Miami Jury Hits RJ Reynolds-Phillip Morris with 42.5M in Damages following Florida Woman’s Fatal Lung Cancer – What’s Next for Vaping?

MIAMI (November 18, 2019) — Are Cigarette companies responsible for the death of a 47-year-old woman who smoked a pack-and-a-half of cigarettes a day for 30 years? After learning and digesting the historical evidence of the cigarette industry’s fraud and conspiracy to commit fraud, the industry’s youth marketing efforts targeting children as young as 12 years old, as well as the industry’s previously secret chemical engineering of the modern cigarette to make it as addictive as possible, a Miami jury said yes, loud and clear.

That’s the verdict they handed down in a Miami-Dade County courtroom last week when R.J. Reynolds and Phillip Morris were hit with a total of $42.5 million in damages in a retrial stemming from the 1996 cancer death of a Florida smoker (Gloger v. R.J. Reynolds and Phillip Morris, 2011-CA-23377).

Ratzan Law Group, the Miami-based firm representing the family of Irene Gloger, successfully argued that tobacco companies placed a dangerous and addictive product on the market and conspired to hide the dangers of smoking to the married medical professional, who died in 1996 from lung cancer. Gloger began smoking as a child at age 14. After repeated attempts to quit smoking, she finally was able to stop one year prior to her death. From 1953 until today, over 25 million Americans have died due to cigarettes and tens of millions more have suffered cigarette-related illness.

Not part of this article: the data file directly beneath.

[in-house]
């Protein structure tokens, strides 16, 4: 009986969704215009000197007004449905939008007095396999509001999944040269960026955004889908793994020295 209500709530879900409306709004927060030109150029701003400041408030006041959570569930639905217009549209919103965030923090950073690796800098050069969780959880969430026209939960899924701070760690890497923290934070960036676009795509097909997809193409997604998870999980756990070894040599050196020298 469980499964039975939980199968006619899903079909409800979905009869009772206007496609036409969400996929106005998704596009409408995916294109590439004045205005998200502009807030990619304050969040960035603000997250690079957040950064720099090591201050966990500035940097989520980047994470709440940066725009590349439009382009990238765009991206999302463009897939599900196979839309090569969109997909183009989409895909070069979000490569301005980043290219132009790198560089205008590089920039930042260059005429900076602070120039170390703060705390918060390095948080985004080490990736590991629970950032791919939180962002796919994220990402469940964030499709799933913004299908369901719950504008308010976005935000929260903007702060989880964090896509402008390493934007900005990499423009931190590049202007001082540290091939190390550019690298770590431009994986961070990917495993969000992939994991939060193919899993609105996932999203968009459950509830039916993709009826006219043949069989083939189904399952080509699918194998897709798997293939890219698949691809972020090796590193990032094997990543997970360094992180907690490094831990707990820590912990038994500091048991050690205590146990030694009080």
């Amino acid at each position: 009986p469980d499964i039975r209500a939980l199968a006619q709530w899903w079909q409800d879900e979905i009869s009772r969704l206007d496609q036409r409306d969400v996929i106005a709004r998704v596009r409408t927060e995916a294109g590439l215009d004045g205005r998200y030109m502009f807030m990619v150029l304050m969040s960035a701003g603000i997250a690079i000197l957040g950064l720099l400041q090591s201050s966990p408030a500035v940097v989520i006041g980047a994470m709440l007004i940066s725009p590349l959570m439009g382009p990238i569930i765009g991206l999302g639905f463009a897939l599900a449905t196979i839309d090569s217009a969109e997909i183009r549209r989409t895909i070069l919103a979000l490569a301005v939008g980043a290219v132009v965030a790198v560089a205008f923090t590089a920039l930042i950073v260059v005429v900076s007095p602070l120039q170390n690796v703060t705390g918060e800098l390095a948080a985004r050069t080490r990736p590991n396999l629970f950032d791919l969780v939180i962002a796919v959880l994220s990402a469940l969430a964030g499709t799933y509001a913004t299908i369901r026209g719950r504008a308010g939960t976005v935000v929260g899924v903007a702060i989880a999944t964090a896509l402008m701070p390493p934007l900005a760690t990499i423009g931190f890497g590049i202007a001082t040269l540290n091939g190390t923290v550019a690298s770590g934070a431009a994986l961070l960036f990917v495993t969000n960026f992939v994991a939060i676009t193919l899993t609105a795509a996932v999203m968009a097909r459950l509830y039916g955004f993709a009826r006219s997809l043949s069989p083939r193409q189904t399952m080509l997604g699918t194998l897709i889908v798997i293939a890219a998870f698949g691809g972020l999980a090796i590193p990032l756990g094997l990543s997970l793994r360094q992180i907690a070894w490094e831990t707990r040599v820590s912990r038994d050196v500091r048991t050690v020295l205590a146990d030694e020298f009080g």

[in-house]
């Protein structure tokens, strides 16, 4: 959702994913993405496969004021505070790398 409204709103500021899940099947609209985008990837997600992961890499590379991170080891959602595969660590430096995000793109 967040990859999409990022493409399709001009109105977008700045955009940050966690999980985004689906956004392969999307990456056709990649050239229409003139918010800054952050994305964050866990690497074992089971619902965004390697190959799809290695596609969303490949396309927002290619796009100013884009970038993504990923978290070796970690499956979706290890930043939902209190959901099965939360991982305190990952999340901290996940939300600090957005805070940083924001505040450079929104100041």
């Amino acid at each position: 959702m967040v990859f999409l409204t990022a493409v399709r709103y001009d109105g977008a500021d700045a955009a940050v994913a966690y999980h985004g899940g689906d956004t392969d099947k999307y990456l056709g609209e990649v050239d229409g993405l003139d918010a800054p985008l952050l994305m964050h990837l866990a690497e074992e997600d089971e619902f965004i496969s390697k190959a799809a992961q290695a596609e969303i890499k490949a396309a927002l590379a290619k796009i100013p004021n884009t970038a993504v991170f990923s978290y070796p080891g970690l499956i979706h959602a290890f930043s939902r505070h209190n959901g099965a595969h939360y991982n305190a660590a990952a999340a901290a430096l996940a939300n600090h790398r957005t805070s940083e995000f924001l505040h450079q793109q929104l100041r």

• The verdict includes $15 million in compensatory damages, as well as $11 million in punitive verdicts against Philip Morris and $16.5 against R.J. Reynolds.
  • The verdict more than doubles the $17.5 million jurors awarded in 2018 in a case that was thrown out in March by Florida’s Third District Court of Appeals, which found the trial court erred by not instructing Kenneth Gloger to refrain from using the word “lung” in his testimony concerning the lung cancer diagnosis rendered by his wife’s doctors.
  • Tobacco use remains the leading cause of preventable disease, disability, and death in the United States. Although cigarettes are the most commonly used tobacco product, E-cigarettes or “vaping” products have now contributed to more than 2,000 cases of lung injury in the United States, and the CDC has recently declared an e-cigarette nicotine epidemic among America’s youth (18 and under).
  • Researchers found that despite the type of tobacco product that was used, if a young person first used a flavored product, they were more likely to continue using tobacco one year later. They also found that the younger the person, the more likely they were to use a flavored product.
  • As flavored vaping products become increasingly popular among youth, research has found that E-cigarettes may be more harmful to a smoker’s heart than traditional tobacco cigarettes. If e-cigarettes turn out to be worse for a smoker’s heart than tobacco cigarettes, the health implications are enormous.
  • Additional recent research has implicated nicotine e-cigarettes as causing lung cancer in laboratory mice, has identified changes consistent with emphysema in humans, seizures in humans, and other forms of lung injury in humans.
  • With more than three dozen vaping-related deaths in young Americans to date, the Trump administration has hinted at banning flavored vaping products.

A strong investigative reporter needs to look at tobacco and separate the facts from fiction before it is too late. To get started on this important public service, you will need to speak to lead attorney for Irene Gloger’s family, Stuart Ratzan, of Ratzan Law Group, P.A., Miami. For more, contact Lina Cruz, Public Relations/GrupoUno, 786-512-4461;